- Interview with RJ Palacio, author of Wonder (telegraph.co.uk)
Audiobook Info: Middle Grade, Received for review, Audio length: 9 hours 40 minutes, read by Julia Whelan.
Rating: 4 / 5 Stars
The Grimm Legacy is a modern day fairy tale, where a little magic can help transform a Cinderella-like girl’s life. I enjoy fairy tale retellings so I was immediately intrigued with just the title of this one. Wouldn’t it be amazing to check out authentic fairy tale objects from the library? In this magical story you can, and Elizabeth’s job as a page comes with borrowing privileges. You can’t check out Snow White’s stepmother’s magic mirror with a library card however. Prepare to part with something much more valuable like your sense of humor, or the promise of your first-born. And, since someone is stealing from the priceless collection, Elizabeth must find the thief to clear her name and save herself from being the next victim.
Elizabeth is having a tough time of it – her best friend moved away and she doesn’t fit in at school. She lives with her stepmother at home and is tasked with all the chores. Elizabeth’s history teacher takes an interest in her and recommends her for the job of page at the New York Circulating Material Repository, a very unique place. There, she bonds with the other pages that show her the ropes: Anjali, pretty, sweet and smart, Marc, the star athlete from school, and Andrew the distrustful and serious one. Items keep disappearing from the Grimm Collection, and it is starting to look like an inside job. It will take borrowing more magical objects to solve the mystery. Anjali’s clever sister Jaya is also ready to help.
In The Grimm Legacy, the magic takes center stage. The Grimm objects bring the characters together and take over the plot of the book. I really liked the idea of the Grimm collection and all of the storytelling possibilities. From the sassy Magic Mirror to the Mermaid’s comb to the Table-Be-Set, I was enchanted by all of the Grimm items. The characters all show promise as well – I just wanted to learn a little more about them, especially about Elizabeth’s home life. In addition to the mystery of the Grimm thief, there is a little romance found in the story as Elizabeth falls for one of the pages.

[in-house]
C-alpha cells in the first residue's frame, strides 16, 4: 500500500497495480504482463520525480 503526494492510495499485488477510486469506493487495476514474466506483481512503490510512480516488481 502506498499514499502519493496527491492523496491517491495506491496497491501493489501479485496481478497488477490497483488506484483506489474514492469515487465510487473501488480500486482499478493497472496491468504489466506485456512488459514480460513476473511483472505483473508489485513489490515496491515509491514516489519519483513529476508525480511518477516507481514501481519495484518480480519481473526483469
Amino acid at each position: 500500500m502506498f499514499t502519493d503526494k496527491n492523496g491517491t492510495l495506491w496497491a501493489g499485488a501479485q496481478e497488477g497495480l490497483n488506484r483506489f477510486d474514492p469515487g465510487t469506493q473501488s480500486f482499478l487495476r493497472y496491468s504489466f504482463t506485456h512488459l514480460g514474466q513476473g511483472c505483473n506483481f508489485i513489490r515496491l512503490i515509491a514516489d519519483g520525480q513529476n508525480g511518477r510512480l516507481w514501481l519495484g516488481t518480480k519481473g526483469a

The Grimm Legacy originally was released in 2010, but is just now available as an audiobook. Veteran narrator Julia Whelan reads the book, and she’s most recently narrated Die for Me and Partials. Whelan is good with both the female and male voices from the young siblings to the older teachers and librarians. She speaks clearly and reads with a good pace. Whelan captures the spirit of the characters and by using a distinct voice helped me to keep track of them all. I think listeners of all ages would enjoy listening to this audiobook.
The Grimm Legacy feels like the beginning of a series, and it certainly seems that there is more story to tell. But if it’s a standalone, it’s still a fun read. And with the popularity of fairy tale retellings and Once Upon a Time it’s the perfect time to rediscover this book. Looking forward to reading more from Polly Shulman.
Audiobook Info: Middle Grade, Library audiobook, Audio length: 7 hours 20 minutes, read by Emma Galvin.
Rating: 4.5 / 5 Stars
Armchair Audies Category: Children’s Titles Ages 8-12
Countdown takes place in 1962 and is the story of 11-year-old Franny Chapman. Franny is a middle child living near Andrews Air Force base, and she often feels overlooked. She loves to read aloud, but her teacher never seems to pick her to read for the class. She’s fighting with her friend Margie, her uncle is losing his grip on reality, and her sister is mysteriously absent for long periods of time. And as if it’s not hard enough being 11 already, the Cuban Missile Crisis has everyone in a panic, and Franny fears for her life.